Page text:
I Travel Because I Can

I travel because I can. I’m lucky. I am privileged. There is no ban for me (yet). I was born in the ‘right’ country, with a useful passport, no persecuted religion to identify with, no war. Total freedom to roam.

I won the global postcode lottery. I did nothing to earn the privilege of landing on earth in a useful place. Our paths are mapped depending on the geographical location our baby bodies land. I am grateful. If any countries, religions or races should be held travel hostage, for atrocities against humanity then we should look a little closer to home.

I travel because I’m curious. I’m always searching for the truth. This sometimes involves travelling to countries that I don’t share the same values or views as. At times it means exploring lands where I fiercely oppose what is happening there. Why? Because how can you understand anything, and have a valid opinion if you don’t experience a situation.

Meet the people, see how they live, listen and learn. We live in an era where media biases are morphing into fake news. We travel to experience reality.

I travel because the world is changing. Climate change is not an ‘alternative fact’. Our planet is a beautiful place. We want to explore every corner of it. The oceans, the mountains and the forests all nourish our souls. We live better when we are harmonious with nature.

We strive to go ‘off the beaten track’, the more untouched the better. Most of us don’t want to hurt our beautiful planet. But denying our impact on the world is blinkered. It’s real!

Travelling is an invitation to learn about religion. It’s often so open, with ceremonies in the street, shrines by the roadside and spirit offerings on the pavement. I’m agnostic, so I observe, listen and ask questions. I’ll keep asking questions as I want to understand it all.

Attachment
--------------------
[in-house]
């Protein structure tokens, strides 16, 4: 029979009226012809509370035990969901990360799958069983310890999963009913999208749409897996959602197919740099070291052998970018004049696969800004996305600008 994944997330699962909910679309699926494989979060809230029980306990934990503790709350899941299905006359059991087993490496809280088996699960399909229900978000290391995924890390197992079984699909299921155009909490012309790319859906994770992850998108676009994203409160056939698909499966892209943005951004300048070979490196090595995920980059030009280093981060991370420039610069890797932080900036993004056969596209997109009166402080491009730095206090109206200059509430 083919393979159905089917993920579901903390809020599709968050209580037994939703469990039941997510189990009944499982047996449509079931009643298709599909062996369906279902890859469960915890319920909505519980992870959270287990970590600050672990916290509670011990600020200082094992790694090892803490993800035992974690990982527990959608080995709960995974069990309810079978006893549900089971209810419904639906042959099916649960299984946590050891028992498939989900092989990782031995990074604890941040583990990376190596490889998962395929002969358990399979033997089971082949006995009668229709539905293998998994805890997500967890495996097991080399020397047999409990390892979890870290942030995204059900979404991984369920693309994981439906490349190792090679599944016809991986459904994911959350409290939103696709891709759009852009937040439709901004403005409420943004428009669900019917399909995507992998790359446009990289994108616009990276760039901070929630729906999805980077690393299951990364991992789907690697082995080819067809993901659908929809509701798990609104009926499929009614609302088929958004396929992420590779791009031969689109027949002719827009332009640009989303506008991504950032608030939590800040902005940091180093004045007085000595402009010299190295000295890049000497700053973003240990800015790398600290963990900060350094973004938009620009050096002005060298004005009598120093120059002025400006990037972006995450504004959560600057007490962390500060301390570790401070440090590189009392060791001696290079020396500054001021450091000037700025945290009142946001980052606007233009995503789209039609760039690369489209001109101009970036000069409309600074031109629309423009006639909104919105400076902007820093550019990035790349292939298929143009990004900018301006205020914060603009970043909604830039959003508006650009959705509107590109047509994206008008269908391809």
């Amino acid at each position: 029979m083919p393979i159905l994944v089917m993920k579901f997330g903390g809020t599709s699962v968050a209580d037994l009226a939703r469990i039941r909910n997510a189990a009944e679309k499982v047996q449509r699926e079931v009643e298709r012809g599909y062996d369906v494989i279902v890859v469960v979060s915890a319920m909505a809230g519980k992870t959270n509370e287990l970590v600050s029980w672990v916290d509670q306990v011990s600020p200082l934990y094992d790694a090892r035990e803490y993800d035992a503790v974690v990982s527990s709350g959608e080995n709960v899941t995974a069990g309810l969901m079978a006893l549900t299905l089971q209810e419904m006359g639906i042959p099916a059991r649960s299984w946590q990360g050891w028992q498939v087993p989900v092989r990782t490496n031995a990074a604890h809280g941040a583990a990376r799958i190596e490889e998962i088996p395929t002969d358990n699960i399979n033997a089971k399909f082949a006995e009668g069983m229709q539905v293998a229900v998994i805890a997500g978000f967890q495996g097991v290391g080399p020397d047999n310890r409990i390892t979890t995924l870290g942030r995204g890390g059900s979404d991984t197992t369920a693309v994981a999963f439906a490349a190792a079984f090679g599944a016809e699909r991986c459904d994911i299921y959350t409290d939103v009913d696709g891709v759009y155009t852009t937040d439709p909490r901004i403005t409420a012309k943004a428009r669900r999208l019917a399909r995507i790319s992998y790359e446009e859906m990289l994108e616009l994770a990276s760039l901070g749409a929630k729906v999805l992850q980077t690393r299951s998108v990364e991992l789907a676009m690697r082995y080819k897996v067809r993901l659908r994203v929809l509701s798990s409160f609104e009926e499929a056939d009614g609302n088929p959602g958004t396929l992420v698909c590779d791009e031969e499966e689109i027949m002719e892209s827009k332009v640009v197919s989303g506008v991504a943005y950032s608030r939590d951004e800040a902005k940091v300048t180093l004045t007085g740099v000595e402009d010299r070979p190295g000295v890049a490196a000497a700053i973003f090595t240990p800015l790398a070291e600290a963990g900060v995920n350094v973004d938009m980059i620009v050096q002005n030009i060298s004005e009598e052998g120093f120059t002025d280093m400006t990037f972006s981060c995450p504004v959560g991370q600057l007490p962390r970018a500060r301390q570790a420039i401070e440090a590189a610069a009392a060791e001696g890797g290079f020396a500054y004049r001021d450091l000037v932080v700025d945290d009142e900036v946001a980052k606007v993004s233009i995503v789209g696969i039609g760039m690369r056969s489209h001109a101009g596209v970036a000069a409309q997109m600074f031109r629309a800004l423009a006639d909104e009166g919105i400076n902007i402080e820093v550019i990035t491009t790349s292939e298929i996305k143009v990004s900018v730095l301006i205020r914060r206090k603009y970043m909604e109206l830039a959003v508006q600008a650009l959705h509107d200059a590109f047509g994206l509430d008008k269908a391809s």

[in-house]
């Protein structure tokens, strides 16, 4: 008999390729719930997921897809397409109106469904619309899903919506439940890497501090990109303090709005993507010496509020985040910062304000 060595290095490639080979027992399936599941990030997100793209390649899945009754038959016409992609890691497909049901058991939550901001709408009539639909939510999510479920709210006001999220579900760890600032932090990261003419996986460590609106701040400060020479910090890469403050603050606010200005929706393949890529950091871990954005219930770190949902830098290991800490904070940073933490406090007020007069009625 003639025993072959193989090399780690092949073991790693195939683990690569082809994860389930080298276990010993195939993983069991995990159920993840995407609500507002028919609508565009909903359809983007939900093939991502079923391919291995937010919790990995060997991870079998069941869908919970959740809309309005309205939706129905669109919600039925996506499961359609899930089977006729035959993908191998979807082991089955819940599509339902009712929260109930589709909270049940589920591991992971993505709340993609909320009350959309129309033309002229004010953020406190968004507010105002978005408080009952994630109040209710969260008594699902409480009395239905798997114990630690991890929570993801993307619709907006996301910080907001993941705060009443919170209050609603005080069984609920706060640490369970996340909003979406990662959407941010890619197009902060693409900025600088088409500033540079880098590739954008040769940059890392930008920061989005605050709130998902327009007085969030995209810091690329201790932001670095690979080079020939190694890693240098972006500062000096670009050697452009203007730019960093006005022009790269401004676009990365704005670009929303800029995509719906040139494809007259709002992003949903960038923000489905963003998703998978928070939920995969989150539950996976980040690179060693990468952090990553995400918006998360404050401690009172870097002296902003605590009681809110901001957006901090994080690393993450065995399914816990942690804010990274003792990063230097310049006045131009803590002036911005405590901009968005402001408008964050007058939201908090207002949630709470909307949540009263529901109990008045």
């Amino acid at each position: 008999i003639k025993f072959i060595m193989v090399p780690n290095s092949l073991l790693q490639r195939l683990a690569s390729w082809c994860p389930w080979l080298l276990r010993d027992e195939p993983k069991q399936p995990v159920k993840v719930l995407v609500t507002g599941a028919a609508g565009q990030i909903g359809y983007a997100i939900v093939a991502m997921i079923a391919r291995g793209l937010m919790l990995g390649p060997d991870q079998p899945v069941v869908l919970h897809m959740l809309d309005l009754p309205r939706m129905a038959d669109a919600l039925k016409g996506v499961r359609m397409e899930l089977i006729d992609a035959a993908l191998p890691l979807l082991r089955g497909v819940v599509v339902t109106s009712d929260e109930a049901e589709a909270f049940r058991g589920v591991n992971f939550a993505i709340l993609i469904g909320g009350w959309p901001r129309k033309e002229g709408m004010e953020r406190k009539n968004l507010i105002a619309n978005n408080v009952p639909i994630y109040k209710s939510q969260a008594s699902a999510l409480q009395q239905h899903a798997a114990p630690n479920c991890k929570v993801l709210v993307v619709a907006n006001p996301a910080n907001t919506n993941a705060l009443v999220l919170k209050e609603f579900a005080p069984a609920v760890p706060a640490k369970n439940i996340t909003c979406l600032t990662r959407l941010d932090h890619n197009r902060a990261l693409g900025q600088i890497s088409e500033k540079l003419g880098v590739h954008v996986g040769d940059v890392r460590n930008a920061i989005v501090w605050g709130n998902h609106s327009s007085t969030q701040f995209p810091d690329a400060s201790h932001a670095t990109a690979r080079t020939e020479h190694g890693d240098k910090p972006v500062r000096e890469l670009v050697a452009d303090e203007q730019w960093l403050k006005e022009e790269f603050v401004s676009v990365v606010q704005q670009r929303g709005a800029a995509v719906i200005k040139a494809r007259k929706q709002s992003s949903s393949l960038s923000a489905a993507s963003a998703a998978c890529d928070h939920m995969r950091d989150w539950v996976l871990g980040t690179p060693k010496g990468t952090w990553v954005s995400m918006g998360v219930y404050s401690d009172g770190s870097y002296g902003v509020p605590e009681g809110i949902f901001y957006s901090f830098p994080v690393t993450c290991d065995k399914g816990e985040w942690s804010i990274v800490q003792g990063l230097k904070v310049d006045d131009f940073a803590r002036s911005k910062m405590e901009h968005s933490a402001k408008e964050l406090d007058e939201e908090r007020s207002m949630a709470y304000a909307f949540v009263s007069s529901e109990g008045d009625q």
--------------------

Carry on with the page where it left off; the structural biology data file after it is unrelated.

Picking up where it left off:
In many cases I don’t agree with individual’s values. Equality (I believe) is a fundamental human right. But, within each religion there are many interpretations. So writing off an entire religion through the actions of a minority is unjust. Education must be the answer.

This article was adapted for the Huffington Post, have a read.

3 Comments on “I Travel Because I Can

  1. Just read the HP version…. I used to see the travelers back in my native Argentina and see it as a privilege as well… Longing for the same opportunity. Then I took to the roads when I was 17… No money and my thumb up…. Compared to other people I was privileged too, Argentinian passport was not so bad and I had learned English too. I love what you wrote and I identify with every word. Give a shout if you are ever close to Aruba, that’s my home now.

    • You’re brave leaving like that but I’m so pleased did. Sometimes the desire becomes far greater than the obstacles. I went in totally blind to the true privilege it was. Everyone around me who had wanted to travel had done it. I got stuck for a variety of reasons but as the travelling days rolled on I saw and learnt. Aruba wow! Although to me Argentina is wonderful… the real beauty is to have the ability to choose someplace else to be and to live. Thanks for reading, finding me & commenting. I hope we cross paths… I’m grounded now for a while but if I head your way I’ll be in touch. And if you find yourself in London hollar! Always good to meet a kindred spirit.

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